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Preservationist go 3 for 4 - Special permits shot down at Community Board 15

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No one really believes that the tide is changing at Community Board 15 when it comes to backing special permits, but three of the four items on this month’s agenda did get shot down.

Of the four applications – 1814 East 27th Street, 153 Norfolk Street, 136 Dover Street and 1855 East 24th Street – only the East 24th Street application will be going to the Board of Standards and Appeals [BSA] with the official endorsement from Community Board 15.

The board has a long history of being friendly to the type of home expansion projects that supporters say help keep families in communities and critics charge hurt the essential character of neighborhoods.

That ever elusive idea of “character” was at the forefront of testimony delivered during the public portion of the community board’s proceedings held last week at Kingsborough Community College.

“There comes a point when you must act and speak up to preserve the integrity of your neighborho­od,” one longtime Avenue R resident declared.

Another complained that the expansion many homeowners – often new to the community – seek is based more on a desire for excess than a legitimate need for space.

Such extravagance may be fine according to Louis Goldberg – a neighbor of 1814 East 27th Street – but not when it comes at the expense of those who live nearby.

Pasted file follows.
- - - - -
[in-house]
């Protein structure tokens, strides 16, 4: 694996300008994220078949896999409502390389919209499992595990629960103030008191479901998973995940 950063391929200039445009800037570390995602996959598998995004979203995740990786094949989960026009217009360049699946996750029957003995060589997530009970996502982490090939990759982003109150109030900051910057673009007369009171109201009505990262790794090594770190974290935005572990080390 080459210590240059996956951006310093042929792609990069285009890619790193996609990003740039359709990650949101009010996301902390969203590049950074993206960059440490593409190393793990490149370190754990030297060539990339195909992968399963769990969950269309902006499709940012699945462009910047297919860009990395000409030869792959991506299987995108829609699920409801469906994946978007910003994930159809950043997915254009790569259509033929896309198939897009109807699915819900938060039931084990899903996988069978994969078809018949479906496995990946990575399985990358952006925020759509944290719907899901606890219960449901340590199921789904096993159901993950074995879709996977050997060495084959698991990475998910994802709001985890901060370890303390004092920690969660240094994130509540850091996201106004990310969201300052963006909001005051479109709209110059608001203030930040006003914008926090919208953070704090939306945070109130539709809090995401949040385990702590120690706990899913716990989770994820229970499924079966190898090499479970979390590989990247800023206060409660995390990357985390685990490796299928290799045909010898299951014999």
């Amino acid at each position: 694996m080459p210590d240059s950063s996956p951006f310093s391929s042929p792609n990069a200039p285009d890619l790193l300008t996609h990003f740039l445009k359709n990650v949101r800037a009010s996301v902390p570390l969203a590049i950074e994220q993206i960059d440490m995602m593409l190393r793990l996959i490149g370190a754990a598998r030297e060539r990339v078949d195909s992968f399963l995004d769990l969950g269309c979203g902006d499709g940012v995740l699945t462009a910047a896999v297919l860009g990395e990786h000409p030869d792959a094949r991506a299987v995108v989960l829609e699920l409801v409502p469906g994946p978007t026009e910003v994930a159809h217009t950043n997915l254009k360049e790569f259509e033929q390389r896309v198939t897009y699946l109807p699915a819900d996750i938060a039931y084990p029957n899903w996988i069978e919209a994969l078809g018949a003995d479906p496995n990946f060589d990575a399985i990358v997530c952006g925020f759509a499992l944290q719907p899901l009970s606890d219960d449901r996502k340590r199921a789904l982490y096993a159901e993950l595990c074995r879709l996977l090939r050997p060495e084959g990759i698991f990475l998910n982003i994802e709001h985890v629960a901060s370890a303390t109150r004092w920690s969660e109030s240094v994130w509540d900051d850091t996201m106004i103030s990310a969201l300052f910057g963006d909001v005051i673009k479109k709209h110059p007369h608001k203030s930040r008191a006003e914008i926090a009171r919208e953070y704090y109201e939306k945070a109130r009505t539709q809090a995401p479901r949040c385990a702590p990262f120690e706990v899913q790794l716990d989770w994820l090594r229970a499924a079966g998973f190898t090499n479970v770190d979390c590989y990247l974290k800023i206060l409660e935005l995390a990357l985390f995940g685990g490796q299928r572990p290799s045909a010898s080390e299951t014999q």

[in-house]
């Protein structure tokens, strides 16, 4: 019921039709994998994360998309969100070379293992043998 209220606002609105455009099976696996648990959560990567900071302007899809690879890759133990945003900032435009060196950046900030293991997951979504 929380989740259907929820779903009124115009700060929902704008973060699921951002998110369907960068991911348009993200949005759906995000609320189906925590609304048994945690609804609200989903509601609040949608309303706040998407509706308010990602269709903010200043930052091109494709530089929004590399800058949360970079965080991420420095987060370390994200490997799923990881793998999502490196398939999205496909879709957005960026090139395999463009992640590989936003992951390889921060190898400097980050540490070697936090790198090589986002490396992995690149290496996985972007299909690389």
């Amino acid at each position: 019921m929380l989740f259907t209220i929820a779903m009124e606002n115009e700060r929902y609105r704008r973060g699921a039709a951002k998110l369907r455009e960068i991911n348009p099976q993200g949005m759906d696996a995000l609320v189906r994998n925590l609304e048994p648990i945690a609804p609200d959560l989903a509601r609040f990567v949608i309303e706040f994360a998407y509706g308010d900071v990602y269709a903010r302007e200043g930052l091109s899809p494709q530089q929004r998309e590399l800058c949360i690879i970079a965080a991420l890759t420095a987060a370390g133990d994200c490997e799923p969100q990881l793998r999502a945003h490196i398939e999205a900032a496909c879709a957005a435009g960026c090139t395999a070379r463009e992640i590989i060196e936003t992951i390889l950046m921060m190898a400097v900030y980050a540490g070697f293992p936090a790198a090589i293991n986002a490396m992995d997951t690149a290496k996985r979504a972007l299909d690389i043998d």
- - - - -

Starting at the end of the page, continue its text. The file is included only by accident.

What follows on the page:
“You have a right to smoke, but I don’t know that you can blow smoke in someone’s face,” he said after the board’s Zoning & Variance Committee had deliberated on all four applications.

Goldberg testified against plans to expand the single-family home at 1814 East 27th Street that would produce non-conforming additional space under existing zoning regulations.

“You have the option of finding another property,” Goldberg said of his new neighbors. “We’re living there already.”

Still, the application Goldberg and other neighbors opposed might have nonetheless gotten Community Board 15’s stamp of approval if it had not been for a personal appeal by City Councilmember Lew Fidler.

Before they cast their votes, Fidler told board members that he was “very concerned” about the 1814 East 27th Street application and advised them to “look at it closely.”

Goldberg later said that the councilman’s input “meant a lot.”

Two weeks ago, the Zoning & Variance Committee voted eight to seven in favor of supporting the special permit for 1814 East 27th Street with Chair Theresa Scavo casting the tie-breaking vote.

At last week’s full meeting of the community board, members went against that recommendation and voted 11 in favor and 25 opposed to reject the application.

BSA hearing dates for 1855 East 24th Street and 1814 East 27th Street have been slated for October 7 at 40 Rector Street in Manhattan.

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